Rebellion Muay Thai hosts its 2nd big money tournament. The event is at the Melbourne Pavillion. The weight? 70kg! Athletes like Hugh O’Donnell, Victor Hugo, and Damon Nelson signed their contracts already. The stakes are high. The path to victory will see the winner fight 3 times in one night. For the work the champion receives $25,000 and the Qest x Rebellion Belt.
The game is afoot. And it’s hard.
But for fans these tournaments are very exciting.
“Tournaments have a story to them,” Reblelion promoter Sy Nadji said. “Fans can follow a boxer throughout the night.”
How will the boxers win?
There are three major strategies for fighting in tournaments. There are two major variables for the fights as well.
Strategy 1: Go For Broke
Fighters that use this game plan are looking to sprint as hard as possible. The boxer swings hard right from the start. The ideal situation for this game plan is an early knockout without an injury. By starting off fast, the boxer hopes to catch their opponent before they can settle in.
But it’s a hard strategy to pull off when you are facing experienced fighters. Australian athlete Hugh O’Donnell is as tough as. While Brazilian boxer from Phuket Fight Club Victor Hugo is defensively sound.
Strategy 2: Play It Safe
Technical athletes will use this game plan. Their goal is to do enough to squeeze out the win. The idea is to limit injuries and energy expenditure. Boxers that do this are looking at the tournament as a whole as a marathon rather than a fast sprint. They may try to win the first two rounds of the fight, then control the third to coast to a points victory.
There are two major issues with this strategy. The first is that in the final round of a tournament style fight, the opponent will come out going for broke. They have nothing to lose and everything to win by throwing unorthodox wild shots. Dreams do and can come true.
The second issue is fight management. There are many variables in a tournament structure. The boxers will not know who they fight in the first leg, nor in the second, or in the final stage. Controlling the fight is nearly impossible if you don’t know who your opponent is.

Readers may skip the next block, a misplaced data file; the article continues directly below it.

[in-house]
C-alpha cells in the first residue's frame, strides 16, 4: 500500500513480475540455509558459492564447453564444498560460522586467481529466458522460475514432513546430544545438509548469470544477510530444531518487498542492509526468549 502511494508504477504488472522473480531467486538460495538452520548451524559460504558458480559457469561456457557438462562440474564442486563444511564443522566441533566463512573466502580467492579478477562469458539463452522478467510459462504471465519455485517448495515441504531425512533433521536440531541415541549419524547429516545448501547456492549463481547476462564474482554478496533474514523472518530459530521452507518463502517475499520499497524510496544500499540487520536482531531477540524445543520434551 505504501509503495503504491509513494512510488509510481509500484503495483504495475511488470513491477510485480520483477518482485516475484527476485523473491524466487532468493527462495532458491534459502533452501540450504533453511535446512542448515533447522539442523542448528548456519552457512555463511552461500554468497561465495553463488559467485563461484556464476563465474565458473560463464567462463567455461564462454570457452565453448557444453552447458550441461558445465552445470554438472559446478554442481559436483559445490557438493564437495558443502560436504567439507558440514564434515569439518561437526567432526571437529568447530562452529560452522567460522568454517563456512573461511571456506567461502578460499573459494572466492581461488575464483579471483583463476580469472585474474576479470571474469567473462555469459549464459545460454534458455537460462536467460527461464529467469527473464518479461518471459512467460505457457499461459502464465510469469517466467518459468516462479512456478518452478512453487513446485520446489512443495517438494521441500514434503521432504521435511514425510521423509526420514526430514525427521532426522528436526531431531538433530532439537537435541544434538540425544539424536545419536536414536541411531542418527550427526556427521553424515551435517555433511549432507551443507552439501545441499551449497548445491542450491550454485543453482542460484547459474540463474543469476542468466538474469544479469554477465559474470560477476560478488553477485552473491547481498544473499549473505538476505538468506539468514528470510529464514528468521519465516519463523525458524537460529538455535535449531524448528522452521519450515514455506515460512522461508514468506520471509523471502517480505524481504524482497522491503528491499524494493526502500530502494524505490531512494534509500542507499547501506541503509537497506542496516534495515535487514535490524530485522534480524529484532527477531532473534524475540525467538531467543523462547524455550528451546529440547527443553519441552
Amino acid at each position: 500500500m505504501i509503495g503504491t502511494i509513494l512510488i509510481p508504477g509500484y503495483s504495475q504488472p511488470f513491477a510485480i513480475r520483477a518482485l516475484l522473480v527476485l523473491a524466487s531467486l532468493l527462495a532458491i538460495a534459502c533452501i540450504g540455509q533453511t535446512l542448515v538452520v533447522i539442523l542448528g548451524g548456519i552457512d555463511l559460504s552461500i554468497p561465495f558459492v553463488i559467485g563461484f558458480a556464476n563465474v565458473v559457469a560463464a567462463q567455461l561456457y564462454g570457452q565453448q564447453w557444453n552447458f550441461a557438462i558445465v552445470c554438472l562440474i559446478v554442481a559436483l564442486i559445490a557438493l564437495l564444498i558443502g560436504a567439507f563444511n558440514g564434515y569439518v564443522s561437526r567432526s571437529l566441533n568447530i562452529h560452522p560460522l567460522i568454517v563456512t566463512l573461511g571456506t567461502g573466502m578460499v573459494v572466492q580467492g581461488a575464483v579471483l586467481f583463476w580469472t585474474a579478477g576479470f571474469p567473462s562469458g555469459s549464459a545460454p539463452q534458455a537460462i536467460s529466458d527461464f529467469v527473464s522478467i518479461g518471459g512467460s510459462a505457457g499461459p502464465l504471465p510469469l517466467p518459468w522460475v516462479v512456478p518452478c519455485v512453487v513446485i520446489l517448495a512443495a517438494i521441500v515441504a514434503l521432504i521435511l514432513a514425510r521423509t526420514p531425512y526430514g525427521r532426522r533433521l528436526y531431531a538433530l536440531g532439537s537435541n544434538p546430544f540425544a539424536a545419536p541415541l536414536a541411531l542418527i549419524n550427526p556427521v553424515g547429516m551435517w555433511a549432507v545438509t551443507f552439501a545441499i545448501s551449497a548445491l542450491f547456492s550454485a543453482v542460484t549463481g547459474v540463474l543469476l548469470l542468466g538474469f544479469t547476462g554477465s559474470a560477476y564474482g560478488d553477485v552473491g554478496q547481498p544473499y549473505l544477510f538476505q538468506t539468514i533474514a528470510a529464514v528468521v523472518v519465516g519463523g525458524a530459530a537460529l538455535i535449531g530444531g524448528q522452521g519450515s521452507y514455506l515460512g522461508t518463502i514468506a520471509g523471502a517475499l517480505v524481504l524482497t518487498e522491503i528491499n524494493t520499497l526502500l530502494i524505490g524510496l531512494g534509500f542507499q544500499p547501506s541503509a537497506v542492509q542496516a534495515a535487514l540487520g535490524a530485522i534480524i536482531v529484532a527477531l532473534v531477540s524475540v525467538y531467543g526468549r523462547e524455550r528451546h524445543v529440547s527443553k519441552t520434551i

Strategy 3: One Fight At A Time
This is by far the most common game plan and also the most successful. The boxer wins the fight by taking it one step at a time. First, win the exchange. Then win the round. Then win the fight. Then win the final. Going one step at a time is difficult when the path is so treacherous.
There are major obstacles on the journey. Even when a boxer wins they may still get banged up. That leads us to the two major problems of fighting tournaments.
Injuries and Cardio
Picking up bumps and bruises in a fight is normal. Even an easy victory usually involves some pain. In his fight for the final against Saemapetch, Singpayak PTJ went in with one eye almost completely shut. He’d taken a few shots to the face. His eye was badly swollen. It was $10,000 AUD on the line though.
You can watch the fight here.
Getting cuts of any sort can be a deal breaker. Once a boxer is cut, opening the wound becomes even easier in the next leg of the tournament.
Managing injuries is very difficult. The athlete will break for an hour or two, and then get right back into it. Ice can reduce swelling and some level of injury between fights. The recovery is not 100% though. The fighters' conditioning will play a big role in their ability to proceed.
Fighting once tires athletes out. Fighting three times in one night can be very, very difficult. Maintaining the gas tank over 9 rounds, or longer is near impossible. It’s also what makes the fights so exciting. Sometimes it comes down to which fighter has the bigger and better gas tank.
Big challenges and big money are on the table for August 12th.
Make sure to tune in!